The Australian Information Industry Association (AIIA) said on Thursday that its chief executive officer, Rob Fitzpatrick, has resigned and will move to a new role at an early stage tech startup.
The AIIA has started the search for a new CEO to replace Fitzpatrick who will leave on 23 November.
In a statement, AIIA chairman, John Paitaridis, expressed his gratitude for Fitzpatrick’s service to the ICT sector and the association’s members since he joined as CEO in February 2016.
“Rob has served with integrity, passion and resolve for more than two-and-a-half years to successfully further the objectives of the AIIA to represent and advocate for technology-led innovation in Australia’s digital ecosystem,” he said.
“On behalf of the AIIA board, members, partners, staff and volunteers, we thank him for his service and wish him all the best in the next chapter of his career,” Paitaridis said.
Paitaridis said the AIIA has never been more critical to Australia.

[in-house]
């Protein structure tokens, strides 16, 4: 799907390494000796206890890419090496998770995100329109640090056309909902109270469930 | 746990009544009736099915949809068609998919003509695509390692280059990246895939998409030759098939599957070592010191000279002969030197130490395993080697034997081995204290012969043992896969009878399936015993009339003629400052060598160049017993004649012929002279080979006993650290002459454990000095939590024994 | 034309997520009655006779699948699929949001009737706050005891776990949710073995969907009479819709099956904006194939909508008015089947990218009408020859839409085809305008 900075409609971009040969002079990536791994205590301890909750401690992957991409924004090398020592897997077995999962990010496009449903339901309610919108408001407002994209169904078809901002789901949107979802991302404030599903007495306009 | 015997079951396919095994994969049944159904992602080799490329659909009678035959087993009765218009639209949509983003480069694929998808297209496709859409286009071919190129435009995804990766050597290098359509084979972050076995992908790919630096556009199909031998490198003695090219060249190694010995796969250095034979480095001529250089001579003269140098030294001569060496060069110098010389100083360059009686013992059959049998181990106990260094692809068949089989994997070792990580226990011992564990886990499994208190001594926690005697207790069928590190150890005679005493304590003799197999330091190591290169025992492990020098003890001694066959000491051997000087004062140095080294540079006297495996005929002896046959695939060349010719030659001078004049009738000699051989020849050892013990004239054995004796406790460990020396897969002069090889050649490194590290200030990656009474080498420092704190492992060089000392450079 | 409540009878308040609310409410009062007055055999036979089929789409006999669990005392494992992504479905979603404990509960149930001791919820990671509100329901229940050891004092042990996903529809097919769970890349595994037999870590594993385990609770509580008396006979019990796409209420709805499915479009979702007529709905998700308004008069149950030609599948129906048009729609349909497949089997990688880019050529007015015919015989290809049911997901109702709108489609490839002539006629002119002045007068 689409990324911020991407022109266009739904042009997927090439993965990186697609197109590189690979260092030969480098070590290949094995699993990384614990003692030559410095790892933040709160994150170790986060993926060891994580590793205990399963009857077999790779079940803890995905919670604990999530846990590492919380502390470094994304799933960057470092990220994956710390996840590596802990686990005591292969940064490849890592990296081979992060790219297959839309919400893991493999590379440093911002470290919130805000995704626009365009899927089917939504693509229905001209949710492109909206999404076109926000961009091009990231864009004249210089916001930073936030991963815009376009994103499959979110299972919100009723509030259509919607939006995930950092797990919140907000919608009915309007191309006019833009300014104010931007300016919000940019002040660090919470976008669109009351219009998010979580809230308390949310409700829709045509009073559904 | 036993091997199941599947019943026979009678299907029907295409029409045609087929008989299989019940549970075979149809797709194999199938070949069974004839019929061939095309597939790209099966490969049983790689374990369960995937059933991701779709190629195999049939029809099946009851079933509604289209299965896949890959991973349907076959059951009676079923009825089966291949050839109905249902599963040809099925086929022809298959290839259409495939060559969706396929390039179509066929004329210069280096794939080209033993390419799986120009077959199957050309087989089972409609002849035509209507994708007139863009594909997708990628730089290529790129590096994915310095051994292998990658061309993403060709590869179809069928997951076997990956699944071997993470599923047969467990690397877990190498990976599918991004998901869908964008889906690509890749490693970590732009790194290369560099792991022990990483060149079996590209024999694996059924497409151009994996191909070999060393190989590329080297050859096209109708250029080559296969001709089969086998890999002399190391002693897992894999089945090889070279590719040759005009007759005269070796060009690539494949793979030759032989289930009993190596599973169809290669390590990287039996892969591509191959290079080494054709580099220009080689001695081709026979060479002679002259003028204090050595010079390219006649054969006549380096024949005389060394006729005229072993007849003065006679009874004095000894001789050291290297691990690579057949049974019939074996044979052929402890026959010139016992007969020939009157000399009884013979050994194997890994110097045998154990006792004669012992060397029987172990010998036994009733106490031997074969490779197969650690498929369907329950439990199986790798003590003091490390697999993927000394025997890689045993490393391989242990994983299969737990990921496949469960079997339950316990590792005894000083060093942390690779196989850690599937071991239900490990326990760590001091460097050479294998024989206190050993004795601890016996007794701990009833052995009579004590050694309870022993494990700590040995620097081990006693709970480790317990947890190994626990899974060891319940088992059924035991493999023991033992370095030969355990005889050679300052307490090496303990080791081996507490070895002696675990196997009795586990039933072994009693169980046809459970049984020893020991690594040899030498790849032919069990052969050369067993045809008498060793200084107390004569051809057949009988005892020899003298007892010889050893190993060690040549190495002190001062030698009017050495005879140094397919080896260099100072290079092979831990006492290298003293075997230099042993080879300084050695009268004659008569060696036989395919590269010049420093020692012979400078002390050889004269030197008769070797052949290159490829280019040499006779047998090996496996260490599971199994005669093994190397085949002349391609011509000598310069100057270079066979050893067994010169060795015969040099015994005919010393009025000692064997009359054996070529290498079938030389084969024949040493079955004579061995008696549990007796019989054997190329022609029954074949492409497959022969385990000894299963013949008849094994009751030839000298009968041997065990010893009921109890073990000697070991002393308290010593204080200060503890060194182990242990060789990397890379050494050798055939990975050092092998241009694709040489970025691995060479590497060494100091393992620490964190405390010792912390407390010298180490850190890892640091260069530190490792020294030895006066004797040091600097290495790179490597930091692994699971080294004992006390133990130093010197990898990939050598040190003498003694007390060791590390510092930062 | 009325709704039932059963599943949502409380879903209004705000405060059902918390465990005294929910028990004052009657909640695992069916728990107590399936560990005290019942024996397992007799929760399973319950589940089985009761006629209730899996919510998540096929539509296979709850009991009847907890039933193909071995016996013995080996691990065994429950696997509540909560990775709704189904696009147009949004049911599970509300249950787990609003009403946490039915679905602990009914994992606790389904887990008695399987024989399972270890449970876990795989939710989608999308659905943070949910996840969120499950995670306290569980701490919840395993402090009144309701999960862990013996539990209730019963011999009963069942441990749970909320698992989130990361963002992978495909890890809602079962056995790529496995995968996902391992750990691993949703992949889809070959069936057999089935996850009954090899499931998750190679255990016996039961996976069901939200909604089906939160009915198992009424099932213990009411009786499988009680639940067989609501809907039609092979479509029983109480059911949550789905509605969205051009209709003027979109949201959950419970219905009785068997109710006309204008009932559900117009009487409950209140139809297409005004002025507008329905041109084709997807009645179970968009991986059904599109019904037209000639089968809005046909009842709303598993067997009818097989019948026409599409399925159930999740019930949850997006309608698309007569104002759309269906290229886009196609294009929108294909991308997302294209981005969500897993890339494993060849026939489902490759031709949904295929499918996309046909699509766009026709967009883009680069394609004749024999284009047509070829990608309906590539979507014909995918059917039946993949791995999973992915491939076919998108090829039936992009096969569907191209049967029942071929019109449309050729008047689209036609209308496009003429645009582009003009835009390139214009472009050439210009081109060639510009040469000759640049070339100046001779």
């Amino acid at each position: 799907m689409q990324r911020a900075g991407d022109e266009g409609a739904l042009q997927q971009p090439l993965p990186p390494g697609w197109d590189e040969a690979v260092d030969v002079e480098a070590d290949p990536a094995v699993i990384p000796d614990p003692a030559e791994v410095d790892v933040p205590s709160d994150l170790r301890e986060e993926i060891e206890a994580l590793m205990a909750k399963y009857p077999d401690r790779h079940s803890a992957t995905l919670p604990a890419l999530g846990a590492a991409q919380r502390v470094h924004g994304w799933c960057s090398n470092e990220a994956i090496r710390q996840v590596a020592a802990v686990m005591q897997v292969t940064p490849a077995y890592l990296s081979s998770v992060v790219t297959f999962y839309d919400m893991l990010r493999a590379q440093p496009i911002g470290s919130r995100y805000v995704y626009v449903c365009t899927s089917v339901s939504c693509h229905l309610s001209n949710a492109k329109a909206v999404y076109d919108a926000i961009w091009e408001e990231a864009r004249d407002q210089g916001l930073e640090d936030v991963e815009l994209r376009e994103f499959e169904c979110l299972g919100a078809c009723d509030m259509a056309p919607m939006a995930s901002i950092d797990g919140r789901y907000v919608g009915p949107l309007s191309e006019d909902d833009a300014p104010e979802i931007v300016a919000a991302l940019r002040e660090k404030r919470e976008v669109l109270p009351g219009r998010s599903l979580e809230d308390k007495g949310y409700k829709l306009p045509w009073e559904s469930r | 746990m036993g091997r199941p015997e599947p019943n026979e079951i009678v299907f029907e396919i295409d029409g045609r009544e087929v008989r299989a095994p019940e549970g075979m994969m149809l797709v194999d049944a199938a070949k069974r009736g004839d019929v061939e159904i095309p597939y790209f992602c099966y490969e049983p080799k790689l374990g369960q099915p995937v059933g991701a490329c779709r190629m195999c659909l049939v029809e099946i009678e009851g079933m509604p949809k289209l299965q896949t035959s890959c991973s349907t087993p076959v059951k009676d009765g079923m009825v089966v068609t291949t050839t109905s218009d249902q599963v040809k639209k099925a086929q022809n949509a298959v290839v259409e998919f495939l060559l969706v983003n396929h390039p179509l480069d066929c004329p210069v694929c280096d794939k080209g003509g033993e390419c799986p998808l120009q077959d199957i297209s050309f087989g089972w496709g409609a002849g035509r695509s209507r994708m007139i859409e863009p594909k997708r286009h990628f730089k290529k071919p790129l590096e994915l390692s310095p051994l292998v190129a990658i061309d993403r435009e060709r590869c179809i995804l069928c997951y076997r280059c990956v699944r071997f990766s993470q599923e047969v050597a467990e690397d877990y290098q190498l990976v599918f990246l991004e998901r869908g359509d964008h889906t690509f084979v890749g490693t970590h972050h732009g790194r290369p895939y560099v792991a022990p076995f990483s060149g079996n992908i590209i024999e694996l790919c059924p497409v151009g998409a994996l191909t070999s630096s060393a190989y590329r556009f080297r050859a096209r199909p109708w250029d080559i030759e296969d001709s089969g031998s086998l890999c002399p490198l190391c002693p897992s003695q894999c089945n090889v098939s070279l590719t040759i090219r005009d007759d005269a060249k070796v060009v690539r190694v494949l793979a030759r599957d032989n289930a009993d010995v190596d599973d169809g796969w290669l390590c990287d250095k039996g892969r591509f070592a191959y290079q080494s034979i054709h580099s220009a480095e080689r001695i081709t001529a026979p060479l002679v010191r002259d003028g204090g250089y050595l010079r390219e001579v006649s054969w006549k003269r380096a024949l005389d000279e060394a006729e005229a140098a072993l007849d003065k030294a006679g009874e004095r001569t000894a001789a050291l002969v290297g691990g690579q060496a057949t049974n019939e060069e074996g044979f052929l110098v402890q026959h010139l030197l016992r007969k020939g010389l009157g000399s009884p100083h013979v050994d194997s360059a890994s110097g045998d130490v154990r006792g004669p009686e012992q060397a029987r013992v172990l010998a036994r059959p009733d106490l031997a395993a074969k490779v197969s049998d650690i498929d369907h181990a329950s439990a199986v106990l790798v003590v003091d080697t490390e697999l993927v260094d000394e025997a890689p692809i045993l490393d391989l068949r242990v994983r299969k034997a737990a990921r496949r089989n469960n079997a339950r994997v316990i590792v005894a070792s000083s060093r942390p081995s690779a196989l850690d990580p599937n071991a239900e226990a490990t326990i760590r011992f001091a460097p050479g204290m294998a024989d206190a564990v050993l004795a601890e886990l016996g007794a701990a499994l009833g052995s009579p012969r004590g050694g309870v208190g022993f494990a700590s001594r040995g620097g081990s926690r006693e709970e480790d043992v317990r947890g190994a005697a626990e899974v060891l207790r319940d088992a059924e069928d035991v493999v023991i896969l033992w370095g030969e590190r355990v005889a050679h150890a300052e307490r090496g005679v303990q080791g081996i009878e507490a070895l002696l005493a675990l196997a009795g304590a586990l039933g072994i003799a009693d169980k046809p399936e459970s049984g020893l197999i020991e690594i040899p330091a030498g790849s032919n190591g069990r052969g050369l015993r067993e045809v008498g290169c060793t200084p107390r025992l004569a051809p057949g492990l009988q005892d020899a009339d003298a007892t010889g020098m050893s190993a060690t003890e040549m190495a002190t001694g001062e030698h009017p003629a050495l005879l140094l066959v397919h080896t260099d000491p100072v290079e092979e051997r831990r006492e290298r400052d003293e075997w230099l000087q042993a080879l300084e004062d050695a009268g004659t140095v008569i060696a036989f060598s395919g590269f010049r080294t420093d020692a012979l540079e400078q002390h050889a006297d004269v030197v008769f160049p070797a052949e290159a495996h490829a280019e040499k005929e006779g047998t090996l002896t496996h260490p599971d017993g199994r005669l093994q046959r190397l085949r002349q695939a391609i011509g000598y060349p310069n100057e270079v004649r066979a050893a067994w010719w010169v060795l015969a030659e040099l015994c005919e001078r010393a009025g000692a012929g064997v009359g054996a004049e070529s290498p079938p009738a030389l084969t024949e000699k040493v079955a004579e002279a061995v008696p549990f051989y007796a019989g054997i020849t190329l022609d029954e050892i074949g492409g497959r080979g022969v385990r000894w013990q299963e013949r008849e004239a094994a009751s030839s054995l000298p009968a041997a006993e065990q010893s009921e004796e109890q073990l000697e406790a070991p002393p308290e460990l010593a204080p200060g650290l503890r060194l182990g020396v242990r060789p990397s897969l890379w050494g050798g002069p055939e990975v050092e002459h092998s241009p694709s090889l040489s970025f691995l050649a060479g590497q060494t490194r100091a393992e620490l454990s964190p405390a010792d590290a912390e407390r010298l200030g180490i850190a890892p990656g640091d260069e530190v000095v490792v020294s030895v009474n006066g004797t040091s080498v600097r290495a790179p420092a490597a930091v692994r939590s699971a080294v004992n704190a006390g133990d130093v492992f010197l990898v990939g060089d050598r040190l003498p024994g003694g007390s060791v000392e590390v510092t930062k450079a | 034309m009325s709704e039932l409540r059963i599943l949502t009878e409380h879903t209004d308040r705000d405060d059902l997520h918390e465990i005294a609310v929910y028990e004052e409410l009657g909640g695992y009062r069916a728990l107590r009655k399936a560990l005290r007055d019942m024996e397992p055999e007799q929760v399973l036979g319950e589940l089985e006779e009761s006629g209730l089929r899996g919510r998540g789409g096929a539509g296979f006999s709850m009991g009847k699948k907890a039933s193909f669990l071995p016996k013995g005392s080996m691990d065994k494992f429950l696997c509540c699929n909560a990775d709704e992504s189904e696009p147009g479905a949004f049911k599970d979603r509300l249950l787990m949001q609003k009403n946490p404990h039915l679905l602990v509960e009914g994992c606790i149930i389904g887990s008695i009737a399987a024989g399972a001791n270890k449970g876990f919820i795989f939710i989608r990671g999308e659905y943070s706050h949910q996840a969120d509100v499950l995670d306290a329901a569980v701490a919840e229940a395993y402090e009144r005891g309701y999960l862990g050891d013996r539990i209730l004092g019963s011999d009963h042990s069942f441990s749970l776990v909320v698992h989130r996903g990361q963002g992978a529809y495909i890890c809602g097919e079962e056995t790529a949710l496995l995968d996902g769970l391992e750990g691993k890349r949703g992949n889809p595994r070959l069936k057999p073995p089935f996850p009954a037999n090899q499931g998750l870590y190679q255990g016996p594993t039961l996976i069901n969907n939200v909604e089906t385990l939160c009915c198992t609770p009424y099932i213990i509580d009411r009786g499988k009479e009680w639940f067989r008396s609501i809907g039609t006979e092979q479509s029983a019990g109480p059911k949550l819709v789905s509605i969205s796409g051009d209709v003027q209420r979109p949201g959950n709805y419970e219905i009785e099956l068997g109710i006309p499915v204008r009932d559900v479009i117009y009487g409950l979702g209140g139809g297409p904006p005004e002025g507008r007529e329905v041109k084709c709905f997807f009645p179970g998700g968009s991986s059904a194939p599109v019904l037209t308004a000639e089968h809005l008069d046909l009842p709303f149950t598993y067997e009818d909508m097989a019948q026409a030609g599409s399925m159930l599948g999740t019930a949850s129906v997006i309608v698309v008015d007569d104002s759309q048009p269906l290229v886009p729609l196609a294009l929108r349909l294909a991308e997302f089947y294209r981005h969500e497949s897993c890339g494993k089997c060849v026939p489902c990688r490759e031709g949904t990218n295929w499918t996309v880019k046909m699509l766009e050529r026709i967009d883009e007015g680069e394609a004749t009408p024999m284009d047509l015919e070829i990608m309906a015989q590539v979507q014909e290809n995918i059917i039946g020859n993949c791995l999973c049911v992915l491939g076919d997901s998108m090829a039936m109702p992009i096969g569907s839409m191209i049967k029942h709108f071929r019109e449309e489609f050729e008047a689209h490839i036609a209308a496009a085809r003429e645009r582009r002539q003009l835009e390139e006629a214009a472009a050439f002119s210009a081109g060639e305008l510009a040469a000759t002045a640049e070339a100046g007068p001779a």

“As technology transforms every aspect of our lives, the AIIA’s mission is to work with industry and government to help shape policy and encourage investment and collaboration in Australia with a strategic focus including skills, innovation and digitalisation of the economy.
Meanwhile, Fitzpatrick said he was proud of his achievements while CEO. These included putting in place a multi-year strategic plan – with the help of staff and the board – to drive a ‘policy-focused’ agenda, build relationships with corporate Australia, and support digital innovation through the iAwards program.
“My passion to fuel Australia’s future social and economic prosperity through technology innovation has never been greater and I will continue to be a strong supporter of the AIIA. I am committed to a seamless transition phase over the next few months to ensure my successor and the AIIA have the greatest opportunity for continued success,” he said.
Fitzpatrick expressed his disappointment in Australia’s innovation agenda in an opinion article for CIO Australia last March. He said the federal government had lost its way with innovation.
“There’s no shortage of competing political priorities, of course, but there seems to be a simplistic view that innovation, social change and risk taking with technology doesn’t win votes.”
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